Editorial: Stand up for teachers in the new year

A little more than 60 years ago, the battle over school integration roiled Virginia.

It divided communities and inflicted lasting scars, all at the expense of students and their education. Norfolk public schools were among those that cruelly closed their doors to Black students, and there are still many residents here who can recall that painful experience in vivid and emotional detail.

On Dec. 31, 1959, The Virginian-Pilot published, “The Year Virginia Opened the Schools,” an editorial that chronicled the failed and morally corrupt “Massive Resistance” to public school integration.

“If it is assumed that Virginians in the world of today think it intelligent and wise, or even tolerable, to shut down the public education program on which democracy rests, then we should be condemning ourselves to darkness,” editor Lenoir Chambers wrote, in the final installment of an editorial series that earned him a Pulitzer Prize in 1960.

As 2022 comes to a close and 2023 is set to begin, Virginia again finds itself amid a heated struggle about the future of public education. The lines are not as clear as they were in 1959 and the topics of contention are more numerous — and less stark — than they were then.

But one similarity holds: History will be a harsh judge of those who perpetuate baseless attacks on education and educators as well as those who stand silently by and allow them to happen.

It’s easy to single out Gov. Glenn Youngkin for his role in this. He rode a wave of frustration about pandemic-related school closures — and stoked the outrage machine about “critical race theory” — to an election win in 2021 and signed an executive order on the day he took office taking aim at “divisive concepts.”

That nebulous phrase has come to mean “things with which the governor disagrees.” His Department of Public Instruction ended all policies related to diversity, equity and inclusion, for instance. And the Youngkin administration sought to enforce those misguided policies using an email tip line that encouraged Virginians to report teachers and schools that didn’t fall in line with the governor’s orthodoxy.

Citizens should have access to documents used to shape state education policies and threaten the careers and reputations of public employees, but when asked for copies of those emails, the governor’s office cowered behind a provision of Virginia’s open government law to refuse that request. A lawsuit filed by Virginia media organizations, including The Virginian-Pilot and Daily Press, managed to pry a handful of those emails loose, but the governor’s office was content to crow about how it kept the bulk of them secret.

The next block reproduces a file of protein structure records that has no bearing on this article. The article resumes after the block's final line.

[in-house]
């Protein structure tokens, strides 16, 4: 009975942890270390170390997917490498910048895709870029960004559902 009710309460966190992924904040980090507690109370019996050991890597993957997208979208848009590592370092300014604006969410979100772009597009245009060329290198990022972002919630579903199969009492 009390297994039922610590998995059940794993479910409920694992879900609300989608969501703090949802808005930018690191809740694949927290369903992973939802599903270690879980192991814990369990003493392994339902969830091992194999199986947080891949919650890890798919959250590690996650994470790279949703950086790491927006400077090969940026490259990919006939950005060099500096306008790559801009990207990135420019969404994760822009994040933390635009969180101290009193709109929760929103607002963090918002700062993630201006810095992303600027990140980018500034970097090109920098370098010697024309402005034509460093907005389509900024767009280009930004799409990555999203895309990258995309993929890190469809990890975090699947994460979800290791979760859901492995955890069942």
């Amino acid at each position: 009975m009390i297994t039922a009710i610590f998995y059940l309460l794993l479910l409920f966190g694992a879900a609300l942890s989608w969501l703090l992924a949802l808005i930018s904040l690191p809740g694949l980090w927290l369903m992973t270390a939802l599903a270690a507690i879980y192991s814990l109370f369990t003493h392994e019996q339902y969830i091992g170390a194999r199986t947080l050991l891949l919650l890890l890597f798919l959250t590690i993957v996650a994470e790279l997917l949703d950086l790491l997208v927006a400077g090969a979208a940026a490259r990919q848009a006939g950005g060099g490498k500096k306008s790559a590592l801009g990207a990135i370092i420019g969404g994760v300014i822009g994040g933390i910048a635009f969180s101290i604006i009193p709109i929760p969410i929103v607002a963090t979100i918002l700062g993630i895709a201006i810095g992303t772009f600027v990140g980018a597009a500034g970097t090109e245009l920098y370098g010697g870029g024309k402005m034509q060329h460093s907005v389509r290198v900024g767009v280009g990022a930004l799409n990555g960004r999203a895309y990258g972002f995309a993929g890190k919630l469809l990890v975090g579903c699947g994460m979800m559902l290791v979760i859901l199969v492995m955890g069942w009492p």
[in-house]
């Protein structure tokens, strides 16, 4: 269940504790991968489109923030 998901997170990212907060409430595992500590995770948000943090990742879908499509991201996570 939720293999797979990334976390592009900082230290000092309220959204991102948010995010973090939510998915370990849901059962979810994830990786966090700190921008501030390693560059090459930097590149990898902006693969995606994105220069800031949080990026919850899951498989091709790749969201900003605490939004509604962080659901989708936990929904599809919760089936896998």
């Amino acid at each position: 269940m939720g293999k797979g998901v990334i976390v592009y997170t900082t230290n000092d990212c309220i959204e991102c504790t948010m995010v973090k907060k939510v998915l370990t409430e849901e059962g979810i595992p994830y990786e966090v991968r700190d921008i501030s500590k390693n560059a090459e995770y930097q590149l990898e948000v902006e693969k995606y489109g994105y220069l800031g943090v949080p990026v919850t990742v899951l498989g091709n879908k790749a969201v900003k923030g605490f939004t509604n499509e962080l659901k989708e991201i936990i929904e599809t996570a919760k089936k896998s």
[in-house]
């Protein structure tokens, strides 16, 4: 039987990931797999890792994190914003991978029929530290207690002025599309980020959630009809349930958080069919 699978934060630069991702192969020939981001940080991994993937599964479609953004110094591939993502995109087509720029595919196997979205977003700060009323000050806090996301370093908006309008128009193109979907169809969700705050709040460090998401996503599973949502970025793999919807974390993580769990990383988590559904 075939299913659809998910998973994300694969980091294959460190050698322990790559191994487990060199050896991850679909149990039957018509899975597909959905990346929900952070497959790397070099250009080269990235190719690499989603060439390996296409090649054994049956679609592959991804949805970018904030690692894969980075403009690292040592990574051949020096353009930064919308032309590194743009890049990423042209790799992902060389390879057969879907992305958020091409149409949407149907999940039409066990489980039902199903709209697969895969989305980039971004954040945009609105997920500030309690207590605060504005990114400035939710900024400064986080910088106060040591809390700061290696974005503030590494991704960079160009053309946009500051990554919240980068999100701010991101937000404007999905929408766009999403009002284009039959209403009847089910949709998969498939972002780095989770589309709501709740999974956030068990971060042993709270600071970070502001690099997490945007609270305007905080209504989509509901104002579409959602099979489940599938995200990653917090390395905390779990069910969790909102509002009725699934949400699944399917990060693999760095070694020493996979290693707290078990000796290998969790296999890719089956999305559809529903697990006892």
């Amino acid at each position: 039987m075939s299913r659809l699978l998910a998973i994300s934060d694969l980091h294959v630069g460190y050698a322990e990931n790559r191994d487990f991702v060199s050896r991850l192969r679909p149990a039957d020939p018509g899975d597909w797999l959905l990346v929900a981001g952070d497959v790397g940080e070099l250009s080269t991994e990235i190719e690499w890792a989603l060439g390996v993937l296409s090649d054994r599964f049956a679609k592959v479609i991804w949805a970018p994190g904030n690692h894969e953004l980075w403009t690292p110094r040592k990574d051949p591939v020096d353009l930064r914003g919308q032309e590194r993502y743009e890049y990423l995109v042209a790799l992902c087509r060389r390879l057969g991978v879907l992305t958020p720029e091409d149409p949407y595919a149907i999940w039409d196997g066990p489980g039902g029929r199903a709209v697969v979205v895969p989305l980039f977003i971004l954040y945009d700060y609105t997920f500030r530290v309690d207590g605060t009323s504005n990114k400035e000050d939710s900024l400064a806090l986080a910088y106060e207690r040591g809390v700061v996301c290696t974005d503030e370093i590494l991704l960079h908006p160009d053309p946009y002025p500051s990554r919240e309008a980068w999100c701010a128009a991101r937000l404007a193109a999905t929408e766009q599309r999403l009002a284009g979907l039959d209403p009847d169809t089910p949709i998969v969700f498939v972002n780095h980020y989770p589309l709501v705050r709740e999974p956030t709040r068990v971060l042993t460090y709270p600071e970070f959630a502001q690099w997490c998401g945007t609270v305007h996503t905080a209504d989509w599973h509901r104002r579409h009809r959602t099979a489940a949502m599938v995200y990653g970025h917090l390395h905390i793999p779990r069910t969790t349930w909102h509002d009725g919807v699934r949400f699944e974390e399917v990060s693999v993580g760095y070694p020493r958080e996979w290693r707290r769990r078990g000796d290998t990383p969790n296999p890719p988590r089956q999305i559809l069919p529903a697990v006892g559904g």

That’s not the totality of the Youngkin administration’s attacks on public education this year.

The governor has proposed policies that would be harmful to transgender and nonbinary students, clearing the way for discrimination against them. And he has overseen a ham-fisted attempt to rewrite history curricula, scrapping a draft that took two years to produce and proposing one that omitted mention of Martin Luther King Jr., among other egregious errors.

One need not wonder what effect such policies had on our talented and dedicated educators. Virginia teachers are leaving the profession in droves, either to change careers or to find appreciation and respect elsewhere.

The “divisive concepts” debate and the governor’s snitch line aren’t solely responsible for the teacher exodus. The pandemic had a profound effect and Virginia still ranks near the bottom of states for teacher pay. But alienating those who spend their days at the front of the classroom is reckless and counterproductive.

Our teachers need champions inside and outside of the schoolhouse. They need citizens who are willing to stand up for them and for children, and who will stand against the baseless criticism leveled by those who seek to undermine trust and confidence in public education

As Chambers wrote 63 years ago, we must rally in defense of the public education program on which democracy rests, or else we risk condemning ourselves to darkness.